In late 2021 we asked the community what freshwater areas are important to them and whether they were happy with its current state.  We also ran online public engagement in 2022 about long term vision and outcomes for freshwater. You can learn more about the feedback we received on Participate BOPRC.

We’ve started discussing issues and draft options with tangata whenua and advisory panels.

From January -March 2023 we are raising public awareness about this work and how you can have your say through the media and we’ll be at:

  • Kawerau’s Farming Like Grandad - 29 January
  • Katikati A&P show - 5 February
  • Tauranga A&P show - 11 February
  • Te Puke A&P show - 18 February
  • Rangitāiki River Festival
  • Waka ama, Lake Tikitapu - 27 February

From April – September 2023 we will hold engagement events across the region, starting with sub-regional hui a rohe (for tangata whenua) and an event in each of the 13 “Freshwater Management Units” (FMUs) through April and May. We’ll share the freshwater issues for the FMU and region, and the draft options we are thinking about to manage them.  This is a good time for you to give your feedback, because they are draft and have not been considered or adopted by your elected Councillors yet.

In 2025, anybody will be able to make formal submissions on the proposed plan changes and can be heard in front of an independent freshwater hearings panel.

Freshwater Futures Community groups

In 2015, we set up three community groups in the Rangitāiki, Kaituna/Maketū and Pongakawa/Waitahanui catchments to provide input and advice as we worked on implementing the earlier versions of the National Policy Statement for Freshwater Management (2014 and 2017). They helped us to identify local community values and desired outcomes for freshwater. They were starting to look at issues and solutions in their catchments. While the work programme has changed, the input they provided is still useful. We aim to meet with them again in April 2023. There are also several other community groups in the region with an interest in freshwater who we will be in touch with.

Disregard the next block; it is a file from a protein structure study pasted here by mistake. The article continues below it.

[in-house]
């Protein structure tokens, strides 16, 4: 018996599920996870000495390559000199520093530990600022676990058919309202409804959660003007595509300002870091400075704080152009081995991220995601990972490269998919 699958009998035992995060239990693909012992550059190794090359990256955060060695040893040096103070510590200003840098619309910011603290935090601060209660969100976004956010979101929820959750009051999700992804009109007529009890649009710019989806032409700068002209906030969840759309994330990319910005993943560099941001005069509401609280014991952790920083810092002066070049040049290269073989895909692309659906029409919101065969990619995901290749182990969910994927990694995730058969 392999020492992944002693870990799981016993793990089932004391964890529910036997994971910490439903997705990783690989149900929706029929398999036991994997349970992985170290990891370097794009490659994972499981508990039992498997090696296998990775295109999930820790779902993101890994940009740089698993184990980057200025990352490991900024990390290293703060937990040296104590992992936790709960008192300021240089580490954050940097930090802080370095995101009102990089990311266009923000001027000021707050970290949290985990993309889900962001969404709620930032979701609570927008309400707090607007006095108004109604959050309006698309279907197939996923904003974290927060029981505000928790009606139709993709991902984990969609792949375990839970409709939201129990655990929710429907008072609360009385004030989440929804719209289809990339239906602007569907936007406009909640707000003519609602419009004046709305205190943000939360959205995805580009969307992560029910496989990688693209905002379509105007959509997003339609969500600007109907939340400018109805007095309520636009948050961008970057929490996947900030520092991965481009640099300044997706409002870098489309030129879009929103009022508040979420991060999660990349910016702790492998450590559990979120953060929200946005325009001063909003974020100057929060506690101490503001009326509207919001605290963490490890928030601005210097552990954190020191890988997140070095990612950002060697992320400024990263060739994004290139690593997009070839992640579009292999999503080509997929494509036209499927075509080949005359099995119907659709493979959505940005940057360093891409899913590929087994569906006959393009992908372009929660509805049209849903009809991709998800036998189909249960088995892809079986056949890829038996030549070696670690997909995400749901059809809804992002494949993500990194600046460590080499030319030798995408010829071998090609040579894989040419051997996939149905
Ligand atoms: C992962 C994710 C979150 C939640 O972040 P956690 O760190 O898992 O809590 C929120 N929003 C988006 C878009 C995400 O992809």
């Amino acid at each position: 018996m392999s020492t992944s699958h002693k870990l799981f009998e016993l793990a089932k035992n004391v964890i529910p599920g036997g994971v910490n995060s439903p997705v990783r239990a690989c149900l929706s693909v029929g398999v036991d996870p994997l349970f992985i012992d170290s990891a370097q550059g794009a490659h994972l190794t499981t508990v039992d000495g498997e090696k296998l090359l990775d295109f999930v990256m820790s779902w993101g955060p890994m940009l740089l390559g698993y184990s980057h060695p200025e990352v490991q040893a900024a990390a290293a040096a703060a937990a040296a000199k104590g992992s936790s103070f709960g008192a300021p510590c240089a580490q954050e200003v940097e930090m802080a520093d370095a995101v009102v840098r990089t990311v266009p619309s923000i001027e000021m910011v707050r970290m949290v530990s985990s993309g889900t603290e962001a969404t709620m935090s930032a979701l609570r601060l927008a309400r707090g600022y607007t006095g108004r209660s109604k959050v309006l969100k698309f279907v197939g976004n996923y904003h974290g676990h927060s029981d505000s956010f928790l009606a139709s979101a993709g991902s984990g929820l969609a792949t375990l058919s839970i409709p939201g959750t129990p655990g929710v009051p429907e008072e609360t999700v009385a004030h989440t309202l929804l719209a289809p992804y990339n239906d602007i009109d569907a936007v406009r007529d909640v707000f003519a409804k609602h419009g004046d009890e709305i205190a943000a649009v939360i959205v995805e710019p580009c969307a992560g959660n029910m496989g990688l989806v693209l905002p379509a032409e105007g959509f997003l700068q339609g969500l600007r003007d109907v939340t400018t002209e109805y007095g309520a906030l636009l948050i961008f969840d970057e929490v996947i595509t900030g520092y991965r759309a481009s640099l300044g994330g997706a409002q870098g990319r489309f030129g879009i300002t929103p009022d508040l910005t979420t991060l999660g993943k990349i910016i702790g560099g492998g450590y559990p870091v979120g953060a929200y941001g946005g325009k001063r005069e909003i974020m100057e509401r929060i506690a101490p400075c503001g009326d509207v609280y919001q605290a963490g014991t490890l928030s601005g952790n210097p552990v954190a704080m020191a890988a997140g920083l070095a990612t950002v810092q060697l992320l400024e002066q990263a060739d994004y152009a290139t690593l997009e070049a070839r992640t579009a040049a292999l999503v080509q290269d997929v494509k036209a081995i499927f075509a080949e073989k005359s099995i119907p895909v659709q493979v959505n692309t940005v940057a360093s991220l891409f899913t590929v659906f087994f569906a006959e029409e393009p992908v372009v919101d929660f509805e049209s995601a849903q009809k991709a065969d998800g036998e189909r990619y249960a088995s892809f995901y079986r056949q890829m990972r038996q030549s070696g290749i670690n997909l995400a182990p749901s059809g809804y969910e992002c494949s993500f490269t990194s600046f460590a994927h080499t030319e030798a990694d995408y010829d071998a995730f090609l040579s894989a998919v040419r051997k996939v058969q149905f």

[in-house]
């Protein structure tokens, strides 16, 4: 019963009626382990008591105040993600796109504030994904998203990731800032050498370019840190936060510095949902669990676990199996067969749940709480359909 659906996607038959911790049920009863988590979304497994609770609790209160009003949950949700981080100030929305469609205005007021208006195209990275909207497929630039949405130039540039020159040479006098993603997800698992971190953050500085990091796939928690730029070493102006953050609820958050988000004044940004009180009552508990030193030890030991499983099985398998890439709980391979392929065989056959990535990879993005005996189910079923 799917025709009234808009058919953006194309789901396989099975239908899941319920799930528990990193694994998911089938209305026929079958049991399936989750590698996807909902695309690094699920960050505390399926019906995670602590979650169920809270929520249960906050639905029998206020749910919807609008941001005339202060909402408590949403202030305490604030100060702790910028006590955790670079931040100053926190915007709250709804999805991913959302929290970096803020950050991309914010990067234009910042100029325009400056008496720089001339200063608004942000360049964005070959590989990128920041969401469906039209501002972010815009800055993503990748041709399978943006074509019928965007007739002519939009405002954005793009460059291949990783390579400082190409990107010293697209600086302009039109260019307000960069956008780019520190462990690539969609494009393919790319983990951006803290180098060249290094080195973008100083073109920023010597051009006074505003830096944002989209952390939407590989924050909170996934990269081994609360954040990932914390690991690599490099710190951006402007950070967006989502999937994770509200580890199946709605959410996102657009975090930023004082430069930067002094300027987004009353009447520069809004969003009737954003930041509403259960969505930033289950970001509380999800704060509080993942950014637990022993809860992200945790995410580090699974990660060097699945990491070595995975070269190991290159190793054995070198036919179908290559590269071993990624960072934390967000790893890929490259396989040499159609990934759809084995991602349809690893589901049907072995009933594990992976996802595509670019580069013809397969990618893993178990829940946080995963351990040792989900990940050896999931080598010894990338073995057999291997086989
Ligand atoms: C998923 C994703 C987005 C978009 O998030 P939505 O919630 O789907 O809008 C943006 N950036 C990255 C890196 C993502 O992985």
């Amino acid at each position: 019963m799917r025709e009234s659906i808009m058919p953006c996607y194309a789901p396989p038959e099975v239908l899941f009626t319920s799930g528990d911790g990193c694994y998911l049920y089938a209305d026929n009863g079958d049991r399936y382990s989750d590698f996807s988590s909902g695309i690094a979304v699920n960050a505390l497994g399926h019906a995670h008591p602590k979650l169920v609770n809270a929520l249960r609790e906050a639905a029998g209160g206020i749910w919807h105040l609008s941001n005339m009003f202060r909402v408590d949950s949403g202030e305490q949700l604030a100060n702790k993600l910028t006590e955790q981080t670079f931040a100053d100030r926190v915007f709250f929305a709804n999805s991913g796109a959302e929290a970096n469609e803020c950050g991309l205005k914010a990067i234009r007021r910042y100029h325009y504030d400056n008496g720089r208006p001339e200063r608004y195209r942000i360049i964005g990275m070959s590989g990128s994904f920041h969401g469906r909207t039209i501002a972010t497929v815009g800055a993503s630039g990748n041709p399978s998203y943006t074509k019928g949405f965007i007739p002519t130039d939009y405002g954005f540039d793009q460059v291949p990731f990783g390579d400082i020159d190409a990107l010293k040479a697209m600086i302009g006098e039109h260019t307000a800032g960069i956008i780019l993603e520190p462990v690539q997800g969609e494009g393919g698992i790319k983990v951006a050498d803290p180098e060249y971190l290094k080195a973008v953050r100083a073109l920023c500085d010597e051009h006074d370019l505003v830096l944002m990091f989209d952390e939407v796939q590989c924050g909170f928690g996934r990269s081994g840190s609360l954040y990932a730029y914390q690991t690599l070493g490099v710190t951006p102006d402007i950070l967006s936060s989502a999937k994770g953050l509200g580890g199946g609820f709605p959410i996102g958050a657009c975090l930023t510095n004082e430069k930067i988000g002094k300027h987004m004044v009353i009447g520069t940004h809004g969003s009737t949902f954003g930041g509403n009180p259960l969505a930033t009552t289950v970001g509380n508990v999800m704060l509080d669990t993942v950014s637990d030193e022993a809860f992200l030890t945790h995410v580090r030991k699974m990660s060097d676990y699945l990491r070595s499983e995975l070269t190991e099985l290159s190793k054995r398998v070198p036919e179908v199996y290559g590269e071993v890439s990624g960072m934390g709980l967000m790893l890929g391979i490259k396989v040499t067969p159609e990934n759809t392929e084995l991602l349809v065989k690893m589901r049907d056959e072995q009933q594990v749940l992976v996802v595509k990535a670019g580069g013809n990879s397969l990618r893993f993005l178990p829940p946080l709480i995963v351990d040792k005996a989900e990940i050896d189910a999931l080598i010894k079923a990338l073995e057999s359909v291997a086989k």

Regional and Environmental Sector Organisation Forum

This Forum has representatives of primary sector and environmental organisations. It provides early feedback and advice as we develop policy options for freshwater management. They will also assist us to engage with their membership when the time comes.

Territorial Local Authorities (TLA) Freshwater Collaboration Group

This group includes staff from each of the district and city councils in Bay of Plenty region as well as regional council. We share information and promote collaboration on freshwater management issues, particularly relating to district/city functions like water supply, wastewater and stormwater networks.

View the region wide overview.

A summary of the issues and options for each of 13 draft Freshwater Management Units will be made available from April onwards.

More detailed reports will also be made available on our website or on request starting from April onwards.

You can also learn about the health of freshwater in your area through our online Water Quality Reporting Tool or by viewing a summary of the data on our State of the Environment page.

FMU map

Sign up to receive our Freshwater Flash e-newsletter. We’ll let you know about community engagement events April – September 2023 through that and on this page.

Keep an eye for our “Changing regional policies and rules to manage freshwater better” project on Participate Bay of Plenty and have your say.